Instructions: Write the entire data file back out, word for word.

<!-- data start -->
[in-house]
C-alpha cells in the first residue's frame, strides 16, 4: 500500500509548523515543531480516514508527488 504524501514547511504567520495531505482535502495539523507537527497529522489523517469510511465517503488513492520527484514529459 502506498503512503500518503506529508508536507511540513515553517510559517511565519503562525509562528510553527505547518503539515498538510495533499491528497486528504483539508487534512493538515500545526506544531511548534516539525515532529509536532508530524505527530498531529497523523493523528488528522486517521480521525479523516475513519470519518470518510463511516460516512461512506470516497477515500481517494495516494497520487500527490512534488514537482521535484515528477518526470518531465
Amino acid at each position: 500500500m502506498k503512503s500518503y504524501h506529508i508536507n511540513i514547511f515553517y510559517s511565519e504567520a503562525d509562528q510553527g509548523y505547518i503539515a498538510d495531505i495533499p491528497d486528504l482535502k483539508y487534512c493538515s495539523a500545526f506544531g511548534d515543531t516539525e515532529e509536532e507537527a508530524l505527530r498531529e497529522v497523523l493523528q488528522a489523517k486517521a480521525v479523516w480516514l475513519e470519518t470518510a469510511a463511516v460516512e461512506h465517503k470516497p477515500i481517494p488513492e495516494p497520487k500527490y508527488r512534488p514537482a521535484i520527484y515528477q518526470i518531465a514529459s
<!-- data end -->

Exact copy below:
[in-house]
C-alpha cells in the first residue's frame, strides 16, 4: 500500500509548523515543531480516514508527488 504524501514547511504567520495531505482535502495539523507537527497529522489523517469510511465517503488513492520527484514529459 502506498503512503500518503506529508508536507511540513515553517510559517511565519503562525509562528510553527505547518503539515498538510495533499491528497486528504483539508487534512493538515500545526506544531511548534516539525515532529509536532508530524505527530498531529497523523493523528488528522486517521480521525479523516475513519470519518470518510463511516460516512461512506470516497477515500481517494495516494497520487500527490512534488514537482521535484515528477518526470518531465
Amino acid at each position: 500500500m502506498k503512503s500518503y504524501h506529508i508536507n511540513i514547511f515553517y510559517s511565519e504567520a503562525d509562528q510553527g509548523y505547518i503539515a498538510d495531505i495533499p491528497d486528504l482535502k483539508y487534512c493538515s495539523a500545526f506544531g511548534d515543531t516539525e515532529e509536532e507537527a508530524l505527530r498531529e497529522v497523523l493523528q488528522a489523517k486517521a480521525v479523516w480516514l475513519e470519518t470518510a469510511a463511516v460516512e461512506h465517503k470516497p477515500i481517494p488513492e495516494p497520487k500527490y508527488r512534488p514537482a521535484i520527484y515528477q518526470i518531465a514529459s